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Snap has replaced the executive who led the development of its Spectacles, Steve Horowitz, according to a person familiar with the matter. Meanwhile, around a dozen people in Snap’s hardware team, known as Snap Labs, were laid off. The change casts some doubt on the stability of Snap’s hardware efforts, which turned out a buzzy product last year in the camera-mounted glasses, Spectacles. Ultimately sales were minimal, and brought in around $5 million in revenue in the second quarter. But Snap is now working on a new hardware product, possibly a second version of the Spectacles. Mr. Horowitz will be succeeded by Mark Randall, who previously oversaw operations and logistics within the hardware division, Snap Labs. Mr. Horowitz has assumed a new role as vice president of technology, reporting to chief strategy officer Imran Khan. Mr. Horowitz previously reported to CEO Evan Spiegel. As for the layoffs, most were marketing employees. The rest of the group’s marketing division was folded under Snapchat’s VP of marketing Steve LaBella. –Tom
(The New York Times)
Bowing to growing political pressure, Facebook said it would turn over more than 3,000 Russia-linked ads to congressional investigators. The move comes after Facebook revealed that accounts linked to Russia had purchased ads on the site during last year’s presidential election. Today’s decision seemed inevitable as the company faced mounting calls to disclose all the questionable ads and not just a sample few. We reported yesterday on how Facebook’s lack of allies in the business world left it more vulnerable at a tense time. –Wendy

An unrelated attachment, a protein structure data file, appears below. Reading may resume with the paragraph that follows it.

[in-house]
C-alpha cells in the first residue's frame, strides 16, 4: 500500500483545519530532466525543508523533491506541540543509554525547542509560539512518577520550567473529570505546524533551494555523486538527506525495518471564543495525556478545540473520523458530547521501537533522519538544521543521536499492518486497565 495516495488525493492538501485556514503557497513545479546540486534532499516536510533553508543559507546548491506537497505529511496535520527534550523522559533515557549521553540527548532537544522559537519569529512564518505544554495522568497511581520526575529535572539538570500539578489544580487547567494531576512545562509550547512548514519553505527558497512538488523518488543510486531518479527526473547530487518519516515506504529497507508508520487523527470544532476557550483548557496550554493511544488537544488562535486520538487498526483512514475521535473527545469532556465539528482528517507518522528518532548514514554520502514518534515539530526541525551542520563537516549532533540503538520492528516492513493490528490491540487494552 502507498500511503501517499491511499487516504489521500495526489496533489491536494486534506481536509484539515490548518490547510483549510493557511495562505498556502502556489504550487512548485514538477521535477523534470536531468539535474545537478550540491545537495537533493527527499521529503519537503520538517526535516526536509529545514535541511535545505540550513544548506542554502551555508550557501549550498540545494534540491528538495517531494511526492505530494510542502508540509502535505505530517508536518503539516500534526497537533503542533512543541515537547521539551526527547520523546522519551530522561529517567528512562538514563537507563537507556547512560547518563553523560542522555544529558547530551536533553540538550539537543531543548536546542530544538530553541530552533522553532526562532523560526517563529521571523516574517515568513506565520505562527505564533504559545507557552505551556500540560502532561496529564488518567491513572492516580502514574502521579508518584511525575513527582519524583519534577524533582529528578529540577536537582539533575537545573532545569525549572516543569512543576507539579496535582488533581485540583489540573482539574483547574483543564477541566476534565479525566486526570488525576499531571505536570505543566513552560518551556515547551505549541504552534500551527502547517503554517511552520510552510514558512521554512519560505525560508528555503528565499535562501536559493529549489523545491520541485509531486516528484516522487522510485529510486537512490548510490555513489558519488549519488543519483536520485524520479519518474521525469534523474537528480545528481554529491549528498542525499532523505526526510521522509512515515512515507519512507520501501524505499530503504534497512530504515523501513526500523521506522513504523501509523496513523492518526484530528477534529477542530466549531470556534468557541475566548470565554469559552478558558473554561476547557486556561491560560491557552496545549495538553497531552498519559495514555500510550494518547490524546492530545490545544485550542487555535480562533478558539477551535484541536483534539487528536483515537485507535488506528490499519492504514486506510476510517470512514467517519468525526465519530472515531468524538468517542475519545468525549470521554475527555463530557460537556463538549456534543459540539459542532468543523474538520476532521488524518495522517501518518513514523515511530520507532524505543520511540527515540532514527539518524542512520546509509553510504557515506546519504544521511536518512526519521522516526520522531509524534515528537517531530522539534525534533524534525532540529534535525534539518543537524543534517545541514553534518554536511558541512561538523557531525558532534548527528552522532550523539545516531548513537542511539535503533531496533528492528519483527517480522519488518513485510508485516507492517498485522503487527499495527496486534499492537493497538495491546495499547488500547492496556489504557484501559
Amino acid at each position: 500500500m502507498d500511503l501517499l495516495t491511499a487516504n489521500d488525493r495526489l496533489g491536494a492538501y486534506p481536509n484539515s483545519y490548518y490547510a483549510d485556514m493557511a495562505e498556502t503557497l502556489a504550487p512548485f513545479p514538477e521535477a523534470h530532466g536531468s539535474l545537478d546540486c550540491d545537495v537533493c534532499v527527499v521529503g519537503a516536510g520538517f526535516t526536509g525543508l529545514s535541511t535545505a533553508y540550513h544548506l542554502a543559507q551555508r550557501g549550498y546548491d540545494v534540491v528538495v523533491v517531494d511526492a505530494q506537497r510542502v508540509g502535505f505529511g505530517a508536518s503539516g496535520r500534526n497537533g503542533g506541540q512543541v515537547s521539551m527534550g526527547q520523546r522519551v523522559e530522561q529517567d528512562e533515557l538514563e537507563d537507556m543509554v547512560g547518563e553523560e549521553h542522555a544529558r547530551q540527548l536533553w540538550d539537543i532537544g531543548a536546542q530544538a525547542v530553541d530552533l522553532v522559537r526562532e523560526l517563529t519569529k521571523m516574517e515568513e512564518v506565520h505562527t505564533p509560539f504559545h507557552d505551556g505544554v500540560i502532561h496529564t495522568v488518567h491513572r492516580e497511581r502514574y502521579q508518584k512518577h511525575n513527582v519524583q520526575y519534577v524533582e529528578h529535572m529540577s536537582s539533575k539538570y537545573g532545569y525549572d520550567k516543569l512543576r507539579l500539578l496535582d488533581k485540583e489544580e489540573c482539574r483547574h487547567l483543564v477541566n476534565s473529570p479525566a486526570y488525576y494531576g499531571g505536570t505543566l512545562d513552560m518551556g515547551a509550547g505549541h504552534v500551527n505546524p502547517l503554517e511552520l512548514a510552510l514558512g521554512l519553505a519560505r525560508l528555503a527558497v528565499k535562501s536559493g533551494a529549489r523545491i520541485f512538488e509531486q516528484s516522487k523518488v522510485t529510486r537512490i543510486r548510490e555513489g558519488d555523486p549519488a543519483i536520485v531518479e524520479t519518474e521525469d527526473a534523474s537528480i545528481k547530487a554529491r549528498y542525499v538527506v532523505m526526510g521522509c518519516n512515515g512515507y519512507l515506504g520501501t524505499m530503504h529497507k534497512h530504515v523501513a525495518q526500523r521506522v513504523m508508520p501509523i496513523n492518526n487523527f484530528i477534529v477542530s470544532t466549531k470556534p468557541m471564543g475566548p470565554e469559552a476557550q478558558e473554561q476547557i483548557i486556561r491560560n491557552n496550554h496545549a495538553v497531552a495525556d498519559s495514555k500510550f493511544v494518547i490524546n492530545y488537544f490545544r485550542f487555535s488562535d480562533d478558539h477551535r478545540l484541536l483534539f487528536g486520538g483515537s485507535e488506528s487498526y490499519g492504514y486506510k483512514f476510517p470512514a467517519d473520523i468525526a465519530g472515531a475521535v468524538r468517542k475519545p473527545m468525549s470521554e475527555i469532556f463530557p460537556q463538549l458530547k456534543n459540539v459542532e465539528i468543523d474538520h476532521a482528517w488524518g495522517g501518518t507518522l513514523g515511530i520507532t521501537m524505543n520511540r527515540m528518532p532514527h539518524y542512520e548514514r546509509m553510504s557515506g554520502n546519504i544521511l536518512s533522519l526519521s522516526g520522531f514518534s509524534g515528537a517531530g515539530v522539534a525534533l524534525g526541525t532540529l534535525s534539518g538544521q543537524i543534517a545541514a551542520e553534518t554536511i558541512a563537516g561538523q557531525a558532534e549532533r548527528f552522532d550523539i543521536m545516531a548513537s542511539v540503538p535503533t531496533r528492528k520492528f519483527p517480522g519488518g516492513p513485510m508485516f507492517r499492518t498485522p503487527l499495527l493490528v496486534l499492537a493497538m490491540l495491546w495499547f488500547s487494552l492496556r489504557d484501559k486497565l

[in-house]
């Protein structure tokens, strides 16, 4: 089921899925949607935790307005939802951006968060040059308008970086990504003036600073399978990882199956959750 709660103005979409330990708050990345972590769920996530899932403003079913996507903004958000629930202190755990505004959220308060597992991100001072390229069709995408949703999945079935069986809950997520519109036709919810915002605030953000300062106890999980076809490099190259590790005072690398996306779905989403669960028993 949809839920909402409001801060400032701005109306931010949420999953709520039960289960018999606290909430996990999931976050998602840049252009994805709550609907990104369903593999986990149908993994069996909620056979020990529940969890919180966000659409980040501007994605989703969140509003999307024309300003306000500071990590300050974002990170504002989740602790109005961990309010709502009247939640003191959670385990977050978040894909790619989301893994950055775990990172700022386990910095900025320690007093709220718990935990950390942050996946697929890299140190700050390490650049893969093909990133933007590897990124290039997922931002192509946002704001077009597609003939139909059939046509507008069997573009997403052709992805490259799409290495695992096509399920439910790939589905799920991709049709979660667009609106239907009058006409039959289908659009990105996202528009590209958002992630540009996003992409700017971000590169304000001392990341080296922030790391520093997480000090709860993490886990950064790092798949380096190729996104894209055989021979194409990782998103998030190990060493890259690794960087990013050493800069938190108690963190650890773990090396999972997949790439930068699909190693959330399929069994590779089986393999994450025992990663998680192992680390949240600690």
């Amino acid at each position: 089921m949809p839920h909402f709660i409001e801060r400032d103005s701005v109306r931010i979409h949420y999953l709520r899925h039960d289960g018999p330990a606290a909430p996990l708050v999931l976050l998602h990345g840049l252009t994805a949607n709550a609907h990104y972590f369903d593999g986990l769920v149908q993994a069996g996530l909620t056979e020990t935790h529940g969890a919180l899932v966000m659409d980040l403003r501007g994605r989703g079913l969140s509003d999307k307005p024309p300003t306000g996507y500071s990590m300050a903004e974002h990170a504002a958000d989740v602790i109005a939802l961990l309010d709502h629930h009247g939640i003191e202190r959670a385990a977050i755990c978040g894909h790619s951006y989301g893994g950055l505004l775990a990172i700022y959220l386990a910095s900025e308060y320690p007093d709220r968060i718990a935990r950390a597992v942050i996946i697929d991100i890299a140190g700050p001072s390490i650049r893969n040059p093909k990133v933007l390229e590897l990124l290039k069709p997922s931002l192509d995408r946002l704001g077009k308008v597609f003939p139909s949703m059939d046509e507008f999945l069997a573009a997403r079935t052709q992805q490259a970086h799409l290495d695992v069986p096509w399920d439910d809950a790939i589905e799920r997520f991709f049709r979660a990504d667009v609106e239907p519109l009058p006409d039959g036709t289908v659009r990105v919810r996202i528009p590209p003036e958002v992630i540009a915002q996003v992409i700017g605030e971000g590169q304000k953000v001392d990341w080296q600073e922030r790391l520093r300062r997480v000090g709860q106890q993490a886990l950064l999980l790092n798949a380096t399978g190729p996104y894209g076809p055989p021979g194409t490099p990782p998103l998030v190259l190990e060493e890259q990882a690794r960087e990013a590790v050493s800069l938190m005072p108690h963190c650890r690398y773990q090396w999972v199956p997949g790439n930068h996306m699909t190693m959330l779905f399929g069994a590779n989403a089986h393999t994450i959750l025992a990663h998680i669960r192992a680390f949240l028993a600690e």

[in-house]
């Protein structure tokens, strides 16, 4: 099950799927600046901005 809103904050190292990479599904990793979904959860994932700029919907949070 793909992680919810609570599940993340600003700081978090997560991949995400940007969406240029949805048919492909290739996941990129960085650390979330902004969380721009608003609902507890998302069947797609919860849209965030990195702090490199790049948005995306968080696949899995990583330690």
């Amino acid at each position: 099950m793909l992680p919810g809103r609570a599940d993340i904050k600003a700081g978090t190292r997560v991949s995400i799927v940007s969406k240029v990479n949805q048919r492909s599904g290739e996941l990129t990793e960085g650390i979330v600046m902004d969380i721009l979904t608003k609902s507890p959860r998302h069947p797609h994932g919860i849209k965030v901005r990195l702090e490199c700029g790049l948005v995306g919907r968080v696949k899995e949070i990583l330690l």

(South China Morning Post)
The Youth League of China’s Communist Party wants you to know that it doesn’t have a Twitter account. Two accounts claiming to represent the party’s youth wing were recently spotted on Twitter, which, like Facebook, is blocked in China. In light of recent revelations about fake news, social media and the U.S. election, who knows what’s real anymore. –Shai
Google said last night it was hiring 2,000 engineers and licensing IP from the struggling Taiwan-based HTC, which manufactures the Pixel, Google’s smartphone. The deal was probably a no-brainer: HTC has long been a dead man walking, and it probably told Google it would need to shut down work on the Pixel if Google didn’t buy out the unit. As always, the big question around Google and hardware is whether it has the guts to do what Apple and Samsung do: pay billions of dollars a year in marketing to make people feel like they are buying something amazing. Otherwise, it doesn’t matter how good the Pixel is. –Amir